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26-year mystery: What happened to Redmond teen?


Nearly 26 years have passed since Angela Chan went missing.

“She was a mix of a tomboy, but feminine,” her sister, Wendy Henrikson, says. “But she was tough.”

The Deschutes County Sheriff’s Office says it’s still a missing person case, because they’ve never been able to find a body.

But Wendy believes otherwise.

“There’s no mystery about it,” she says.

The 19-year-old Redmond woman disappeared on March 27, 1989.

Through public records, and accounts from detectives and family members, here’s what we know:

Angela and her husband, Bruce, were separated. She was engaged to another man. Bruce was a Marine stationed at Camp Pendleton in Southern California. Angela was living at her parent’s house on Southwest Lava Avenue in Redmond.

Wendy says Bruce drove up from Southern California for Easter weekend.

“My mom, Nancy, says to Angela, ‘When he gets here, you’re going to put your foot down and say that’s it,'” Wendy recalls. “‘No more games, and tell him you are through and you are done with him.'”

Nancy told detectives she saw the estranged couple pull away from the house Sunday morning. Bruce later told detectives they went trap shooting. Two days later, her family and fiance started looking for her.

Angela’s fiance started driving toward Redmond on Highway 126, and Nancy started driving toward Sisters. Near Cline Falls, she spotted Angela’s car, left abandoned with its window smashed out. The car had a full tank of gas. Angela’s coat and purse were inside.

Sheriff’s Detective Tim Leak says there have been several people they’ve interviewed as persons of interest.

Leak worked on the case back in 2005 for about two years. He would not say whether Bruce was ever a suspect in the case – only that he’d been interviewed several times. Wendy says she knows who Angela’s killer is, and so do detectives.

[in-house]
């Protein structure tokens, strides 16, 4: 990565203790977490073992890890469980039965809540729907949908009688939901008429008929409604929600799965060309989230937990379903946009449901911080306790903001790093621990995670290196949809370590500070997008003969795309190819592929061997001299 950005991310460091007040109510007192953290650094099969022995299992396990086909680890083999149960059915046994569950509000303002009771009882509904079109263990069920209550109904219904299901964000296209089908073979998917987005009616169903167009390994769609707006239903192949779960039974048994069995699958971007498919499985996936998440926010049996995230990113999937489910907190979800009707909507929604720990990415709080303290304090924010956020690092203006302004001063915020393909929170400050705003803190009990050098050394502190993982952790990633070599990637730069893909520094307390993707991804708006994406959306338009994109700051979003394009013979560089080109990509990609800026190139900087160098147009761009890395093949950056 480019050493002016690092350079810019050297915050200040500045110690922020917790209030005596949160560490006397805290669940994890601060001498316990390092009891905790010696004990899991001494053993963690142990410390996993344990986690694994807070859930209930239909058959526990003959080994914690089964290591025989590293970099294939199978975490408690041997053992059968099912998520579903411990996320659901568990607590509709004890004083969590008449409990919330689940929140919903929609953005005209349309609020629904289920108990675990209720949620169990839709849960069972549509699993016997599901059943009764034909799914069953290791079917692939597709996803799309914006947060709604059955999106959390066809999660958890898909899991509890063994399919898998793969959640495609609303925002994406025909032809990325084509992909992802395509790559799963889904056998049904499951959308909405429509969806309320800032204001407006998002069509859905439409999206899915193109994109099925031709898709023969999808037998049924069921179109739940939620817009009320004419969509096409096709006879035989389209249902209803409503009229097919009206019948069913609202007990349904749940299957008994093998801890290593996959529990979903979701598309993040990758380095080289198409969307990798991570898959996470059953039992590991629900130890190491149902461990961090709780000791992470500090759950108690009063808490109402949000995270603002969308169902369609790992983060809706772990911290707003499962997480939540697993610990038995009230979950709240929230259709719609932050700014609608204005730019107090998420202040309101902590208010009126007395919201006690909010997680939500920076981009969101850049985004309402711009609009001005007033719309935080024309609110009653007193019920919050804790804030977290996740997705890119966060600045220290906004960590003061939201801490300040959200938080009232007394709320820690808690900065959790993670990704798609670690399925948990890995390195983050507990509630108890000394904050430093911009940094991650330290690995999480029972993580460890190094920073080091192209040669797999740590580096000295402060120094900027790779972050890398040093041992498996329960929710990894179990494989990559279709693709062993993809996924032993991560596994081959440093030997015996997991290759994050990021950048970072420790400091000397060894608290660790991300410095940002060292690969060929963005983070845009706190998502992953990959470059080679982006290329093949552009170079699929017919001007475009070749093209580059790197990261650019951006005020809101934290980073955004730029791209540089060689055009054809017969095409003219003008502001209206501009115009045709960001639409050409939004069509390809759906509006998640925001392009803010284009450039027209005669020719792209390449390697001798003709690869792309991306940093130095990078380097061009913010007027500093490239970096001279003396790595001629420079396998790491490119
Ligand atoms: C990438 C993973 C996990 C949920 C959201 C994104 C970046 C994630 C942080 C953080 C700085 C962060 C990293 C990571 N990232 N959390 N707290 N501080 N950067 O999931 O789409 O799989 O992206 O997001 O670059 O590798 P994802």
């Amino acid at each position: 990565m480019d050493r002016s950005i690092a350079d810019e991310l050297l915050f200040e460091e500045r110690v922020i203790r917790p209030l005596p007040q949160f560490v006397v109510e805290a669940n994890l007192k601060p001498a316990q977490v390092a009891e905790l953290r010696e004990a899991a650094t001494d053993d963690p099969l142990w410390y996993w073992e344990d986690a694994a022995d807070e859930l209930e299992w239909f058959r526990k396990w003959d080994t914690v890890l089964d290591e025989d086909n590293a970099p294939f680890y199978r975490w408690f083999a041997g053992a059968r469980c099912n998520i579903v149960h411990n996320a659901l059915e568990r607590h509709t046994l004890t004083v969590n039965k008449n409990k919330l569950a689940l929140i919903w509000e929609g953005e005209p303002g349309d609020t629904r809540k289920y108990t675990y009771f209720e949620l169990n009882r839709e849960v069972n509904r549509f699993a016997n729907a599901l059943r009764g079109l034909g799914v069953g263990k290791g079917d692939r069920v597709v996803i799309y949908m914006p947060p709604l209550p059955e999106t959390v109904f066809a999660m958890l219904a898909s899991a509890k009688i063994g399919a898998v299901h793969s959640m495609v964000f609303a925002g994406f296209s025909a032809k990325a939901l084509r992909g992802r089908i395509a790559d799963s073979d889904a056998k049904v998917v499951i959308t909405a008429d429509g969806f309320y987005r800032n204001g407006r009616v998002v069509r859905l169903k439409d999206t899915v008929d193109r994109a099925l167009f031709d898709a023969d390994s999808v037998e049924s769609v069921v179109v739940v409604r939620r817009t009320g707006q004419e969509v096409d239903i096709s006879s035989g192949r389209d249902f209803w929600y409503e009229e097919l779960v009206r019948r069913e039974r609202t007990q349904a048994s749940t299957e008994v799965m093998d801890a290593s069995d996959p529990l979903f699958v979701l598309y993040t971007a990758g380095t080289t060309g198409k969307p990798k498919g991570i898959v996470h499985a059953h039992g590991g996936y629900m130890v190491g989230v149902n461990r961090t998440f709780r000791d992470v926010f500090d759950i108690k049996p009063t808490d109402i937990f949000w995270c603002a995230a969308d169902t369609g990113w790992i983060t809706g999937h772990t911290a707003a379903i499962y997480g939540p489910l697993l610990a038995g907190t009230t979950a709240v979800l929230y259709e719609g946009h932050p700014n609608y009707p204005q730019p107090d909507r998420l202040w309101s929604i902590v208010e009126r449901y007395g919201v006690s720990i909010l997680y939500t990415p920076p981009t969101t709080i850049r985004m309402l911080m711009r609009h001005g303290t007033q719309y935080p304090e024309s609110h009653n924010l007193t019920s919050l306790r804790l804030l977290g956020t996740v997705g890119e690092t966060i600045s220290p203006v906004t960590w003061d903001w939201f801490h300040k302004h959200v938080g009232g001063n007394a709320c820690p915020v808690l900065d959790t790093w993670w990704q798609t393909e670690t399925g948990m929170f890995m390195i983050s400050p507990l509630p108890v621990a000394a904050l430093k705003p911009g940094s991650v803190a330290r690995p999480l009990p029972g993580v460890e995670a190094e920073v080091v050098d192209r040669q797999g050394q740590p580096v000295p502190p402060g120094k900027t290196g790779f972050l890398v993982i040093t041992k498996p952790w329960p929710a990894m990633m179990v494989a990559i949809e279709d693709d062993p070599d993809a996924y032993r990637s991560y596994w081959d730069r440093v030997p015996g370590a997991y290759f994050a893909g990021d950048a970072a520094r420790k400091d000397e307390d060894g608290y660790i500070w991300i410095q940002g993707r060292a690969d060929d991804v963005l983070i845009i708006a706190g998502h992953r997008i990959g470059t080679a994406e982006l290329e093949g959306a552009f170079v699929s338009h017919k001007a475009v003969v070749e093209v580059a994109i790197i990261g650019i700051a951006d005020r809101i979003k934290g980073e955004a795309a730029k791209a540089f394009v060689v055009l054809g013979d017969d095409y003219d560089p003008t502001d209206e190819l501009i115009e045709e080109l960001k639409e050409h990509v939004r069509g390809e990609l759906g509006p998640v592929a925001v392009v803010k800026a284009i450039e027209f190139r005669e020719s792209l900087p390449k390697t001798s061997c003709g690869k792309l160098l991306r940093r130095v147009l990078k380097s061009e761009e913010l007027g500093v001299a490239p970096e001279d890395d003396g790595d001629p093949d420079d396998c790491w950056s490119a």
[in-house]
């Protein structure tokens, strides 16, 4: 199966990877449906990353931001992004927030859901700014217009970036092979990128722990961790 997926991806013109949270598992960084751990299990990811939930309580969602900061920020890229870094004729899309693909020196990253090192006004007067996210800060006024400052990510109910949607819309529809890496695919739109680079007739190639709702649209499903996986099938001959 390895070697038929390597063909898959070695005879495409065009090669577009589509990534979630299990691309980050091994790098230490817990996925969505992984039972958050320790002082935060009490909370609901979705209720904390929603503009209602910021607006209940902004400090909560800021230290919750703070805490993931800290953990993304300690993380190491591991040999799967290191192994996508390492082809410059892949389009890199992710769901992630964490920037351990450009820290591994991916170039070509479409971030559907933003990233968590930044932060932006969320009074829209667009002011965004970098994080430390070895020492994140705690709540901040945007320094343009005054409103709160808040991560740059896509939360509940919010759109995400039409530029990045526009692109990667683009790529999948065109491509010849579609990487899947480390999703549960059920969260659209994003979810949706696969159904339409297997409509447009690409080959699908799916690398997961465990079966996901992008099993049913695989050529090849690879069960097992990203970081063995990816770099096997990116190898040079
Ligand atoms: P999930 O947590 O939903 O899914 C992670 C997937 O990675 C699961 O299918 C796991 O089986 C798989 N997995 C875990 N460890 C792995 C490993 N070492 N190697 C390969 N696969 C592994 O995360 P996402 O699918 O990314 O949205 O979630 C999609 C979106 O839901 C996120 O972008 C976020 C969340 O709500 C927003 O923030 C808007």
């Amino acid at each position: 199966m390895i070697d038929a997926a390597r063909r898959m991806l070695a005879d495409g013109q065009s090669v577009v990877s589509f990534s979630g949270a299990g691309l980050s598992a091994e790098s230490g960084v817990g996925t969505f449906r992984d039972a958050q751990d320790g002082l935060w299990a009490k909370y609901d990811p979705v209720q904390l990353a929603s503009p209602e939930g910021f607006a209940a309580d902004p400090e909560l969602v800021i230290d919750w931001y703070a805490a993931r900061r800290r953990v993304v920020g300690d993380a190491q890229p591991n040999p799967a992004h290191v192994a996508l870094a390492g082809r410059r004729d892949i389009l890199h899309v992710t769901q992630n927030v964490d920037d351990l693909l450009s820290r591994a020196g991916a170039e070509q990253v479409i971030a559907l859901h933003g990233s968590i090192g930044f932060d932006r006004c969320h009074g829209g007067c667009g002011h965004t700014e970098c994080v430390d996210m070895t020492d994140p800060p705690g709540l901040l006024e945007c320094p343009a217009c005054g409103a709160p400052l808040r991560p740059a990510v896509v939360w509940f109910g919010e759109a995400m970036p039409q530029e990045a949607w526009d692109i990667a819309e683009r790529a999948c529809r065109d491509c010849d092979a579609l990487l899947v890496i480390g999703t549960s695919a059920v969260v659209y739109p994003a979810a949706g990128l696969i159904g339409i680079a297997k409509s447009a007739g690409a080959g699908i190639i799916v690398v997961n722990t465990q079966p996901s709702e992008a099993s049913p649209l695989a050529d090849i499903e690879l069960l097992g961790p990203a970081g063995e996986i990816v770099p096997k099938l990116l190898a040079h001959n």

“We may share the same sentiments as the family, but then it comes down to being able to prove it and make it stand up,” Leak says.

Former DA Mike Dugan took office a few years after Angela disappeared.

“They have a suspect, but they just don’t have enough evidence to go through with an indictment or prosecution,” he says now.

Several witnesses claim they saw Angela’s car and a woman matching her description around the Cline Falls Bridge — after Bruce says he headed back to California.

Former sheriff’s detective Myrna Homan worked on the case for about four years. She says it’s always been black and white.

“Let me just ask you,” Homan says. “If it was your family, your sister, your daughter, wouldn’t you want to take that chance?”

Wendy has been working with detectives since she moved back to Oregon about 20 years ago.

“It just didn’t seem to fit into anyone’s agenda,” she says. “That’s what I feel like.”

The sheriff’s office says it’s doing everything it can.

But for those who knew and loved Angela, each passing year is a painful reminder of what remains.

“It was like there was never a healing process,” her sister says.

While the sheriff’s office says it’s still a missing person case, Oregon law does state that, “A person not heard from in seven years is (considered) dead.”

Anyone with information that could help solve Chan’s disappearance is asked to please contact the sheriff’s office at 541-693-6911.

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